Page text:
About this Research Topic
Research activity encompasses the collation, analysis, and interpretation of information aimed at improving human knowledge and understanding. This is subject to the economy and wealth of academia and research institutions and by proxy to the country where they belong. In countries with less than $1,035 per capita gross income (GNI), research activities suffer serious setbacks. Such economic conditions often result in the scarcity or even absence of research funds.
Insufficient research funding can also be interrelated to a country’s struggle with poor educational outcomes, degrading infrastructure, and unfavorable government policies. Government policies can deter the implementation of quality research. For instance, in Nigeria, the amendment of section 20 of the then ‘Education Trust Fund (ETF)’ establishment Acts to the now ‘Tertiary Education Trust Fund (TETFund)’ excludes research-focused institutions from benefitting from research funding. Ultimately, the conditions of conducting research can result in job dissatisfaction leading to the emigration of researchers in countries with more favorable research infrastructure.
Emerging evidence in recent reports suggests, however, that cross-collaborative and interdisciplinary research may ease the challenges faced by researchers with limited or no access to research funds. Collaboration and networking between academic and industrial researchers could be a potential avenue for overcoming the lack of funds and for establishing ties at local and national levels. It needs, of course, to be highlighted that organizations and evaluators involved in funding research projects at the international level perceive institutions in developing and low-income countries as inferior to the ones located in more developed countries. This perception impacts whether an institution will acquire vital external research funds (evaluators tend to privilege more ‘reputable’ organizations) as well as when and how it will join research consortia.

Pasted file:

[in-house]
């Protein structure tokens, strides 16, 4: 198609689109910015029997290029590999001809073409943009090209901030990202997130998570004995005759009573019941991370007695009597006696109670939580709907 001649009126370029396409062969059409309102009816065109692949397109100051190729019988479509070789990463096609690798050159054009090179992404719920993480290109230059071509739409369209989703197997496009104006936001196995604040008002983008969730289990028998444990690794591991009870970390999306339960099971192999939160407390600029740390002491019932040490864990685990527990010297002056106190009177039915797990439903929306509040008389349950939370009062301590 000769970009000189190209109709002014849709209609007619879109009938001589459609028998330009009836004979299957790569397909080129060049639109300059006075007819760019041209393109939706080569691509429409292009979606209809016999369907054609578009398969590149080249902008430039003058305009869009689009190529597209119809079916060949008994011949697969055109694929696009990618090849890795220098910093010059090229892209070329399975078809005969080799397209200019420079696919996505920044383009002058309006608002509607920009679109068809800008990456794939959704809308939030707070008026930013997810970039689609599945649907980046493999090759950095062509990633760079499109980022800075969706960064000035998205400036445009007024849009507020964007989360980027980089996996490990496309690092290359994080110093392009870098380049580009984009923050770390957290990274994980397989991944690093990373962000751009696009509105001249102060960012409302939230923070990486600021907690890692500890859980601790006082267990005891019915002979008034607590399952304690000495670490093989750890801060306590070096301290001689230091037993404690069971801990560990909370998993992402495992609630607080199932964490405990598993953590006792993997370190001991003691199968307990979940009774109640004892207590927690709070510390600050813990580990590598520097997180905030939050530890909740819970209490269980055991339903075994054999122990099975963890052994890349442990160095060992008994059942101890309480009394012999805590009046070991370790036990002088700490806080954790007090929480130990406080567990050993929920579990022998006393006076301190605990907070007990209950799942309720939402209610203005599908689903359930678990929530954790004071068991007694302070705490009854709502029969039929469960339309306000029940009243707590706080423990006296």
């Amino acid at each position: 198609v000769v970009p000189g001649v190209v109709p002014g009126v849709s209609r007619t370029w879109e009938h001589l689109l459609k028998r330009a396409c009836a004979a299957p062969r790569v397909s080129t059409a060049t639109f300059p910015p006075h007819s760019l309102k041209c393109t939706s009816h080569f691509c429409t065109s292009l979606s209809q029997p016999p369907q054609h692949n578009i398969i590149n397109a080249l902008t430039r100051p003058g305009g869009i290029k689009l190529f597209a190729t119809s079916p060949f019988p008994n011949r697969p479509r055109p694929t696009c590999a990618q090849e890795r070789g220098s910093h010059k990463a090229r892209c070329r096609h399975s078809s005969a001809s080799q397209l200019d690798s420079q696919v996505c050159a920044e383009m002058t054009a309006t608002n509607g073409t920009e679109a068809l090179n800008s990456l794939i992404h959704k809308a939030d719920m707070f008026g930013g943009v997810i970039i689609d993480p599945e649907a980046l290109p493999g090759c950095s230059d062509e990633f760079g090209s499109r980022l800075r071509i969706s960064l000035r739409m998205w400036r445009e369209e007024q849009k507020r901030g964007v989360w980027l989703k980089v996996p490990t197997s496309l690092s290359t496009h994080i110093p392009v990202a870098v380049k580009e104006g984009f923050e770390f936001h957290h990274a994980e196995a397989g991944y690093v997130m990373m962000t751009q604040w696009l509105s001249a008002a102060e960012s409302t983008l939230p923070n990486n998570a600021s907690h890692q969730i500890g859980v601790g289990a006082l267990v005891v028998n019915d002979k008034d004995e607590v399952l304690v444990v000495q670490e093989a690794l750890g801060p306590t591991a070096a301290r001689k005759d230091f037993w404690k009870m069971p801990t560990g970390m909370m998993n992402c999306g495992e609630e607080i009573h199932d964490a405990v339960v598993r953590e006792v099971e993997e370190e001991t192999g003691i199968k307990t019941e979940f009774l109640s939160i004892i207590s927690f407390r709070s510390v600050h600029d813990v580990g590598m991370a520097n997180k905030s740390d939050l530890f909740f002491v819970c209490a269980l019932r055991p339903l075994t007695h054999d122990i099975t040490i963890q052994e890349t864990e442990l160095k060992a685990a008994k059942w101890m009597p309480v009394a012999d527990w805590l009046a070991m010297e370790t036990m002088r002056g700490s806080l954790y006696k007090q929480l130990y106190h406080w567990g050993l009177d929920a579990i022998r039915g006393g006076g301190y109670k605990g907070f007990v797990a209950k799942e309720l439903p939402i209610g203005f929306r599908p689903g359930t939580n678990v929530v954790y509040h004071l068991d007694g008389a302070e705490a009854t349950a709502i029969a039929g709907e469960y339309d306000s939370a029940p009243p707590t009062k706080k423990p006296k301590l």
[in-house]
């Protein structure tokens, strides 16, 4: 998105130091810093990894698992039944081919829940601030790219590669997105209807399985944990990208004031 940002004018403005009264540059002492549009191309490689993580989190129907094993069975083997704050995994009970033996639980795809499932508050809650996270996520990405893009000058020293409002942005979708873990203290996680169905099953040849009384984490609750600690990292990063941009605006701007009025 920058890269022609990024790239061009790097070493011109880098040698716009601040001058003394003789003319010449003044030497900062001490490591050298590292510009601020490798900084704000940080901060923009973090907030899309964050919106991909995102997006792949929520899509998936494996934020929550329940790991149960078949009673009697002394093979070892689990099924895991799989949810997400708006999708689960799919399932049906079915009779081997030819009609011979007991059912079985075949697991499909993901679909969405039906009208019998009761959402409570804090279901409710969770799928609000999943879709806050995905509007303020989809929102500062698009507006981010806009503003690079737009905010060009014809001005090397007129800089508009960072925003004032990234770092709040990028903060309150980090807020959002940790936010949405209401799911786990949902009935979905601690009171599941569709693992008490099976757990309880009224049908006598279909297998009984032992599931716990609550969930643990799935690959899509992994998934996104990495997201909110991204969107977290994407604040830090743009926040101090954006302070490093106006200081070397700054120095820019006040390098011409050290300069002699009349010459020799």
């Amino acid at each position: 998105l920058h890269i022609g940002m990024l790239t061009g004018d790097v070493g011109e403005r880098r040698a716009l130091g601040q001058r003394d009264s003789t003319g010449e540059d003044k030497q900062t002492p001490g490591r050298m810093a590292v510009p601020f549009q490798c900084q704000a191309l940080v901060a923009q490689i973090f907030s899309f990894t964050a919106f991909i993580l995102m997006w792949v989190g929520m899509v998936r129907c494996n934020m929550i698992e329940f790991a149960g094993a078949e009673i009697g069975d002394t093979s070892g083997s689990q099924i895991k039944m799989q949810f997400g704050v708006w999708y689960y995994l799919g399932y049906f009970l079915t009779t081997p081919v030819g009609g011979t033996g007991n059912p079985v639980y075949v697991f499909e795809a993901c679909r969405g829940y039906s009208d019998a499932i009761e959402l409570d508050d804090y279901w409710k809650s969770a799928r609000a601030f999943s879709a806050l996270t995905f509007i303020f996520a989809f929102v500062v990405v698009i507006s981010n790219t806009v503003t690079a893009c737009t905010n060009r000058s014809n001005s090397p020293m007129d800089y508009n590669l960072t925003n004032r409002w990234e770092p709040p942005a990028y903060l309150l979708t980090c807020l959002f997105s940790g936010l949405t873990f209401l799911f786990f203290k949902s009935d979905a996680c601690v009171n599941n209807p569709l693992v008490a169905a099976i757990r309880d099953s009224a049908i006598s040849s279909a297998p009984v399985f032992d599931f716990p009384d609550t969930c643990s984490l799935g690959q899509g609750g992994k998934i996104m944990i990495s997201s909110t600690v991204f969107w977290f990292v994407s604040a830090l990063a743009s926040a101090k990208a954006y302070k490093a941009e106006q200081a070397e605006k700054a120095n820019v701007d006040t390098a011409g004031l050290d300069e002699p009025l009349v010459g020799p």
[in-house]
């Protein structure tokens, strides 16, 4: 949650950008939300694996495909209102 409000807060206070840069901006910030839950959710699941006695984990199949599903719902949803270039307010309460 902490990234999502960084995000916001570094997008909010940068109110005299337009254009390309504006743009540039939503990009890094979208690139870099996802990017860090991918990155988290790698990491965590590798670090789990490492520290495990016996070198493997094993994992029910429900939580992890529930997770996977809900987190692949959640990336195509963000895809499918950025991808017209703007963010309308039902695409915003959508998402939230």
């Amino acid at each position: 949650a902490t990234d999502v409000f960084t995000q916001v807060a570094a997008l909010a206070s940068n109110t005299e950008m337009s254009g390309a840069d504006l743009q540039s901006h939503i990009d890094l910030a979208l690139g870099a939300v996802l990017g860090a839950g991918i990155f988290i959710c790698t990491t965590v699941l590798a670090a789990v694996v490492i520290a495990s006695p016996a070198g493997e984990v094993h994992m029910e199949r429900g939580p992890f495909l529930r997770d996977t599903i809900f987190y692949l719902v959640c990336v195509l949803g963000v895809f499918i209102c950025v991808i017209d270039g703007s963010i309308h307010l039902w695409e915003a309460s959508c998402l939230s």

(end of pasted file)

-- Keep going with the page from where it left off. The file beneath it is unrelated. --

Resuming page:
Following these observations, this Research Topic focuses on the tension between wealth and research funding in an international context. Its purpose is to examine and bring together common attitudes, perceptions, and barriers to research and research activities among researchers from institutions with limited research funding and financial support. Its goal is to encourage knowledge production in response to discussions on attitudes, perceptions, and barriers to research and research activities among researchers facing funding challenges. The collection is expected to bring together knowledge shared among researchers working in settings where research funding is either limited or unavailable. We welcome quality contributions on all categories of article types such as original research, mini review, systematic review, opinion, policy, perspective papers, and reviews that respond, but are not limited to the following potential topics:
• The effects of research funding on a country’s economy.
• Attitudes and perceptions of researchers in institutions without research funding.
• Researchers’ performance in research institutions without funding.
• The correlation of scarcity of research funding and job satisfaction.
• Strategies for conducting research without funding.
• Policies towards private and public research funding and their impact on a country’s economic growth.
• The effects of cross-border collaborative and interdisciplinary research.
• Strategies and ways of funding research.
• Difference in research topics between countries of different economic growth.
• Comparison of the impact of funding on the outcome of research from research-focused institutions and the university system on a country’s economy.
Keywords: Attitude, Perception, Research funding, Publication barriers, Research Infrastructure, Wealth, Economic Growth
Important Note: All contributions to this Research Topic must be within the scope of the section and journal to which they are submitted, as defined in their mission statements. Frontiers reserves the right to guide an out-of-scope manuscript to a more suitable section or journal at any stage of peer review.